Although Georgia’s Kendell Williams held great hopes for a special freshman year in Athens, never in her wildest dreams did she think she’d accomplish so much in just 10 months.
The 5-foot-9 multi-event specialist from Marietta’s Kell High School captured national titles in the heptathlon (outdoor) and the pentathlon (indoor), earning All-America status, and she also won the heptathlon at the Southeastern Conference Championships.
In winning three of the seven heptathlon events, Williams also set a record in the 100-meter hurdles (12.99 seconds) at last week’s NCAA Outdoor Championships in Eugene, Oregon, and established the American Junior (under 20), World Junior and collegiate records in the pentathlon with 4,635 points at the NCAA Indoor Championships in March.
She also set the American Junior record in the heptathlon with 6,018 points in April at the Bulldog Hepthalon in Athens.
And then there’s the hardware. Besides earning laurels as the Southeastern Conference’s Freshman Field Athlete of the Year, Williams – who on June 14 celebrated her 19th birthday — was named the U.S Track & Field and Cross Country Coaches Association National Women’s Field Athlete of the Year for the indoor and outdoor season.
She was also one of four nominees for the Honda Sports Award for women’s track and field and is a contender for the Bowerman Trophy, considered the Heisman Trophy for track and field athletes.
“A lot of it hasn’t hit me yet,” Williams, who also earned South Region Women’s Field Athlete of the Year honors, said. “It was a good year, but I don’t really look at it in terms of titles. I look at it in terms of the numbers I put up, but being an NCAA champion indoors and outdoors? That’s still crazy to me.
“It’s really cool because I wasn’t expecting to have as much success as I had in my first year. It also puts pressure on me at the same time – next year, and junior year and senior year, there’s going to be so much expectation. But it was cool to have the year I had, and I do like the trophies – so hopefully we can keep them coming.”
Georgia coach Wayne Norton, who first saw Williams compete as a high school freshman, said he was among those who weren’t surprised by Williams’ rookie-year performances and added that the best is yet to come.
“The thing about everything she’s done, I don’t think anybody from our standpoint is surprised,” Norton, who led the UGA women to a fifth-place finish and the men to a sixth-place finish at the NCAAs, said. “We knew she was capable of doing what she did this year. … The scary part is even with the year she’s had, she really hasn’t done everything she can do. At the heptathlon, she hasn’t had personal bests in all the events.”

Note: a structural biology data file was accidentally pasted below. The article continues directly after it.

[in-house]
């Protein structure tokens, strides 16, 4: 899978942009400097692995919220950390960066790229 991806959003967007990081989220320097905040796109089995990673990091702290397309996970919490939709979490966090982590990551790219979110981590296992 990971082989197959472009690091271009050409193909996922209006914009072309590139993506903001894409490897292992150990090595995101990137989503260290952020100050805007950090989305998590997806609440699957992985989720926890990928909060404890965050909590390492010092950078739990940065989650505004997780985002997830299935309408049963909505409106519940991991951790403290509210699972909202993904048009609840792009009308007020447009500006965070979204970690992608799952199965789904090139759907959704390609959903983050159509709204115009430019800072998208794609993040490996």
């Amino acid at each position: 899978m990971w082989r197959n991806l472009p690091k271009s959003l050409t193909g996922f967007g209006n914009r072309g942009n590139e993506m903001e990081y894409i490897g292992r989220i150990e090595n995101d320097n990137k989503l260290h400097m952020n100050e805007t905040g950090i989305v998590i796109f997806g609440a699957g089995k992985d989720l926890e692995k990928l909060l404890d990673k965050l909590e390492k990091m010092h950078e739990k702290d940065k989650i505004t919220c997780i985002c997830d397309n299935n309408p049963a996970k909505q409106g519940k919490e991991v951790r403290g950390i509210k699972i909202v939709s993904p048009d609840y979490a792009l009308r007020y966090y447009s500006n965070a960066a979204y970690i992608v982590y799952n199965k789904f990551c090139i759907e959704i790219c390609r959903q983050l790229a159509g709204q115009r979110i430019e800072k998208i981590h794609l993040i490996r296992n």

The last two years have yielded some impressive performances from Georgia freshmen. In 2013, Shaunae Miller won the national indoor title in the 400 and finished second in the same event in the outdoor season, and Freya Jones won NCAA laurels in the javelin in the outdoor season. And this year, Leontia Kannenou won the national crown in the high jump as a redshirt freshman indoors (and a few months later won the outdoor high jump title as a sophomore).
Norton opined, however, that Williams might be the best freshman he’s ever coached.
“When she matures and understands training and learns how to adapt, then we’ll be able to see what Kendell Williams can do,” Norton said. “She’s just given us a taste right now and the taste has been spectacular.”
When asked what Williams needs to do over the summer to maintain and increase her edge, Norton said he’d like to see her have a respite from the track.
“What she needs to do this summer is rest, because this has been a big freshman year, and no matter how much experience she’s had in youth track and field or Junior Olympics, she’s never gone through a college season,” he said. “She’ll take it a little easier than normal so she’ll have time to recover and will be ready to start next year.”
Williams had originally planned to compete this summer in the heptathlon at the USA Junior Championships in Sacramento, California, and the World Junior Championships in Oregon, but now she plans to stick strictly to the hurdles.
“My mother and I were talking this on the way back from NCAAs and she was saying it might be easier on me and my body if I just did the hurdles,” Williams said. “It was something to think about. I still wanted to do the heptathlon for many reasons, and after thinking about it, Coach Norton called me and he was saying the same thing as my mom. And I decided it would be a better idea to cut off six events and focus on one. Practices would be a lot shorter and I could give my body a rest.”
Pointing to her brother Devon Williams (also a multi-event performer for UGA) and her training partner Quintunya Chapman (who finished sixth in the heptathlon at the NCAAs and second at the SECs) as key links in her support chain, Williams said she’s well aware that improving on her freshman year will be a big challenge.
“I hoping I can keep improving in my sophomore, junior and senior years. There’s still more in the tank,” she said. “(Assistant coach) Petros (Kyprianou) has a plan that will last for a long time. Getting better at the javelin and the shot put and running the 800, those things contribute to getting a higher score. I know we’re going to work hard at the javelin this summer and I think that will help my score a lot. There’s a lot we can work on.”